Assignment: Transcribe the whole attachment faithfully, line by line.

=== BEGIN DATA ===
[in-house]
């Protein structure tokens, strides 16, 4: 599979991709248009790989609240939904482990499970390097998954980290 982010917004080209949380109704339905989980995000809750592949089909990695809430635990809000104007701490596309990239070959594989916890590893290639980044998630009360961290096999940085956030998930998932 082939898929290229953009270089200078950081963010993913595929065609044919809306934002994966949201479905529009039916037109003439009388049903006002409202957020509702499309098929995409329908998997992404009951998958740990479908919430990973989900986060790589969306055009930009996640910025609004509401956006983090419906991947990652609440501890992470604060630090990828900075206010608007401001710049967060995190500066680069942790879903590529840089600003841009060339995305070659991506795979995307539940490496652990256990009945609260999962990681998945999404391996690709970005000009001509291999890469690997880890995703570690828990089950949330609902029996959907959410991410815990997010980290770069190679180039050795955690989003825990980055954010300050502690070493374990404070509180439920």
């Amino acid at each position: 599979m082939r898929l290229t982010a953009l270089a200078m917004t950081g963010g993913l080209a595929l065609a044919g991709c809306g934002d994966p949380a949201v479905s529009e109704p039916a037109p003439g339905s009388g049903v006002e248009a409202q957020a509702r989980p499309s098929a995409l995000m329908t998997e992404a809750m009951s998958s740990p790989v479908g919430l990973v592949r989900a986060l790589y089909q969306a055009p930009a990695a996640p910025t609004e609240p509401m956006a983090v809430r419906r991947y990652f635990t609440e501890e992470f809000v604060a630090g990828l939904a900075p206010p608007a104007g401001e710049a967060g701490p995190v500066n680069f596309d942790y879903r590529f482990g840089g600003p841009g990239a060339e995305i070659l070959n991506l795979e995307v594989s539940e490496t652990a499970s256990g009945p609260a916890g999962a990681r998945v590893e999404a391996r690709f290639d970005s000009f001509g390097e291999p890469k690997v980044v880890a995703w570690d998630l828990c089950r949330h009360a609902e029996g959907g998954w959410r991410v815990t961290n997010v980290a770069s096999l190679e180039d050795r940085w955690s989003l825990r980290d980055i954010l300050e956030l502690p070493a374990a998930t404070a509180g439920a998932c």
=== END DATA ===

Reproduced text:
[in-house]
């Protein structure tokens, strides 16, 4: 599979991709248009790989609240939904482990499970390097998954980290 982010917004080209949380109704339905989980995000809750592949089909990695809430635990809000104007701490596309990239070959594989916890590893290639980044998630009360961290096999940085956030998930998932 082939898929290229953009270089200078950081963010993913595929065609044919809306934002994966949201479905529009039916037109003439009388049903006002409202957020509702499309098929995409329908998997992404009951998958740990479908919430990973989900986060790589969306055009930009996640910025609004509401956006983090419906991947990652609440501890992470604060630090990828900075206010608007401001710049967060995190500066680069942790879903590529840089600003841009060339995305070659991506795979995307539940490496652990256990009945609260999962990681998945999404391996690709970005000009001509291999890469690997880890995703570690828990089950949330609902029996959907959410991410815990997010980290770069190679180039050795955690989003825990980055954010300050502690070493374990404070509180439920």
């Amino acid at each position: 599979m082939r898929l290229t982010a953009l270089a200078m917004t950081g963010g993913l080209a595929l065609a044919g991709c809306g934002d994966p949380a949201v479905s529009e109704p039916a037109p003439g339905s009388g049903v006002e248009a409202q957020a509702r989980p499309s098929a995409l995000m329908t998997e992404a809750m009951s998958s740990p790989v479908g919430l990973v592949r989900a986060l790589y089909q969306a055009p930009a990695a996640p910025t609004e609240p509401m956006a983090v809430r419906r991947y990652f635990t609440e501890e992470f809000v604060a630090g990828l939904a900075p206010p608007a104007g401001e710049a967060g701490p995190v500066n680069f596309d942790y879903r590529f482990g840089g600003p841009g990239a060339e995305i070659l070959n991506l795979e995307v594989s539940e490496t652990a499970s256990g009945p609260a916890g999962a990681r998945v590893e999404a391996r690709f290639d970005s000009f001509g390097e291999p890469k690997v980044v880890a995703w570690d998630l828990c089950r949330h009360a609902e029996g959907g998954w959410r991410v815990t961290n997010v980290a770069s096999l190679e180039d050795r940085w955690s989003l825990r980290d980055i954010l300050e956030l502690p070493a374990a998930t404070a509180g439920a998932c």